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Can flare be predicted in DMARD treated RA patients in remission, and is it important? A cohort study
  1. Benazir Saleem1,2,
  2. Andrew K Brown3,4,
  3. Mark Quinn3,4,5,
  4. Zunaid Karim1,2,
  5. Elizabeth M A Hensor1,2,
  6. Philip Conaghan1,2,
  7. Charles Peterfy6,
  8. Richard J Wakefield1,2,
  9. Paul Emery1,2
  1. 1Divsion of Musculoskeletal Disease, University of Leeds, Leeds, UK
  2. 2Leeds Teaching Hospital NHS, NIHR Leeds Muscoloskeletal Biomedical Research Unit, Leeds, UK
  3. 3Hull and York Medical School, University of York, York, UK
  4. 4Department of Rheumatology, York Teaching Hospital NHS Foundation Trust, York, UK
  5. 5Hull York Medical School, University of York, York, UK
  6. 6Synarc Inc, San Francisco, California, USA
  1. Correspondence to Paul Emery, Division of Musculoskeletal Disease, University of Leeds, Woodhouse Lane Leeds LS2 9JT, UK; p.emery{at}


Objectives The treatment target for patients with rheumatoid arthritis (RA) is remission. Imaging techniques and remission criteria may identify patients at risk of flare and associated consequences. This study aimed to determine the clinical, functional and imaging associations of disease flare in patients with RA in remission and any effect on long-term outcomes.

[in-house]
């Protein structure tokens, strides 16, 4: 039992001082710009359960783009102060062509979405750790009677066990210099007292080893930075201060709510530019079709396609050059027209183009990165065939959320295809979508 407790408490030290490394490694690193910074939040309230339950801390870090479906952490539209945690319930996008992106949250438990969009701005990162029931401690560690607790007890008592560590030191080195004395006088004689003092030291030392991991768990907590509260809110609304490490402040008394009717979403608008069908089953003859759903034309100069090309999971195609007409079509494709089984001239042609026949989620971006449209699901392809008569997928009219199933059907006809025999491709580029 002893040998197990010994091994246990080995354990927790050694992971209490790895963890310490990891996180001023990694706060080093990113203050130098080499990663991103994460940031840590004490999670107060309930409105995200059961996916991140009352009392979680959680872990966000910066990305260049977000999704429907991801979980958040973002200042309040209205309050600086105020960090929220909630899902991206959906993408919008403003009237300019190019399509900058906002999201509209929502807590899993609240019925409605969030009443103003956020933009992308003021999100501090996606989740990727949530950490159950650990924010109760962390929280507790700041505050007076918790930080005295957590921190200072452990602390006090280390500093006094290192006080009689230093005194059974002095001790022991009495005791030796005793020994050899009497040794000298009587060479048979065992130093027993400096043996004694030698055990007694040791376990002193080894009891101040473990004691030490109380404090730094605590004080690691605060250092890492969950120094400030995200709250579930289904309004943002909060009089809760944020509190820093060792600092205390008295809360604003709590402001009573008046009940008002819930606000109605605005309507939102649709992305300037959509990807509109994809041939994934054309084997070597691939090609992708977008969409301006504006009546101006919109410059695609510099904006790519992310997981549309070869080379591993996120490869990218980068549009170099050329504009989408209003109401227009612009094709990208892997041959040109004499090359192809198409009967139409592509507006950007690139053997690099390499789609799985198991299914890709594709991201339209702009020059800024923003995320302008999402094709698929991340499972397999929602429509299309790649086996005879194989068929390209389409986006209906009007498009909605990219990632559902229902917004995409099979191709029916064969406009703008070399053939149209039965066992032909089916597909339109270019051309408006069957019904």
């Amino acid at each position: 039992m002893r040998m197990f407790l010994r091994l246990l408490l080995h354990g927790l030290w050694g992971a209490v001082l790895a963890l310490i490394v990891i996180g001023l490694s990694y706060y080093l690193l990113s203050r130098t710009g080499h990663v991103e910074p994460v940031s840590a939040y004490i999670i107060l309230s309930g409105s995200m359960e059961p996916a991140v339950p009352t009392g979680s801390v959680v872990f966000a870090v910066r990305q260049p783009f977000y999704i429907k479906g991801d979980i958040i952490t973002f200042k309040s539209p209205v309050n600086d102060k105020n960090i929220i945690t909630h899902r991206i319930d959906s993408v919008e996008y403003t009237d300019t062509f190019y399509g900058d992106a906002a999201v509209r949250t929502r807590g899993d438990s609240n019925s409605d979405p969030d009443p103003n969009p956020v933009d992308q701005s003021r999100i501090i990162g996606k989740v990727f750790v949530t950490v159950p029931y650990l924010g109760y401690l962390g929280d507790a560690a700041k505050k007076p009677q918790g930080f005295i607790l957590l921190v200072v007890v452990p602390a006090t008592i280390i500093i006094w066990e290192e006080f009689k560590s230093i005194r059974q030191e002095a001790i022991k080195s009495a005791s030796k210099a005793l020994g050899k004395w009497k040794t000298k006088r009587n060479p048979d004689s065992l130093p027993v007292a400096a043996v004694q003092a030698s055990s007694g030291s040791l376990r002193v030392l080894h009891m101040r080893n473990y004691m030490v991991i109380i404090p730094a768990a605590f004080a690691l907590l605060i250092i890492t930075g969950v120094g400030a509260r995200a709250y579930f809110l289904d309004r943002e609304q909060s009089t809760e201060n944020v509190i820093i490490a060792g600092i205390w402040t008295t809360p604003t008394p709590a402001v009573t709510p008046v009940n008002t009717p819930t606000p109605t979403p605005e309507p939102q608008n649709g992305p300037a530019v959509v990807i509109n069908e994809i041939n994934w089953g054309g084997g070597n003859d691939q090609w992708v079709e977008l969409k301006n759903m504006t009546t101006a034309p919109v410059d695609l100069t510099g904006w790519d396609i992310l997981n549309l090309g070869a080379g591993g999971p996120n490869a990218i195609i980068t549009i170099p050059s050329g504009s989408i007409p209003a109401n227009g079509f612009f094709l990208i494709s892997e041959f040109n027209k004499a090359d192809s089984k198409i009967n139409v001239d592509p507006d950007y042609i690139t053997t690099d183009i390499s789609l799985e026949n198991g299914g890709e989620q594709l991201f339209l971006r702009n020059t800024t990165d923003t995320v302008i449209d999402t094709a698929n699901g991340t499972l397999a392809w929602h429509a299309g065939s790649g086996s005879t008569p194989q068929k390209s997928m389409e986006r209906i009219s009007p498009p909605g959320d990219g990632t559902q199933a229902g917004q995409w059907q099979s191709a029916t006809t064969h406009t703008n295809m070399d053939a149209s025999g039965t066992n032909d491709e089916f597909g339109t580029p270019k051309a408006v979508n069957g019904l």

Methods RA patients in clinical remission as determined by their treating rheumatologist were assessed using clinical, remission criteria, imaging, functional and quality of life measures over 12 months. Flare was defined as any increase in disease activity requiring a change in therapy.

Results 26% of patients (24/93) in remission experienced a flare within 1 year. Fulfilment of remission criteria was not associated with a reduced likelihood of flare. Increased baseline ultrasound power Doppler (PD) activity (unadjusted OR (95% CI) 4.08 (1.26 to 13.19), p=0.014) and functional disability (Health Assessment Questionnaire Disability Index (HAQ-DI) per 0.1 unit1.27 (1.07 to 1.52), p=0.006) were independently associated with risk of flare. Patients who had a flare had significantly worse long-term clinical (Disease Activity Score 28; mean (95% CI) 2.90 (2.55 to 3.24) vs 2.26 (2.06 to 2.46), p=0.002) and functional outcomes (HAQ-DI; 0.412 (0.344 to 0.481) vs 0.322 (0.282 to 0.362), p=0.029) at 12 months compared with patients in sustained remission.

Conclusion The presence of PD activity was the most accurate determinant of flare in RA patients in remission. Flare was associated with worse clinical and functional outcomes. These results suggest ultrasound could form an important part of remission assessment in RA.

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  • Funding Arthritis Research UK.

  • Competing interests None.

  • Ethics approval Leeds Regional Ethics Committee.

  • Provenance and peer review Not commissioned; externally peer reviewed.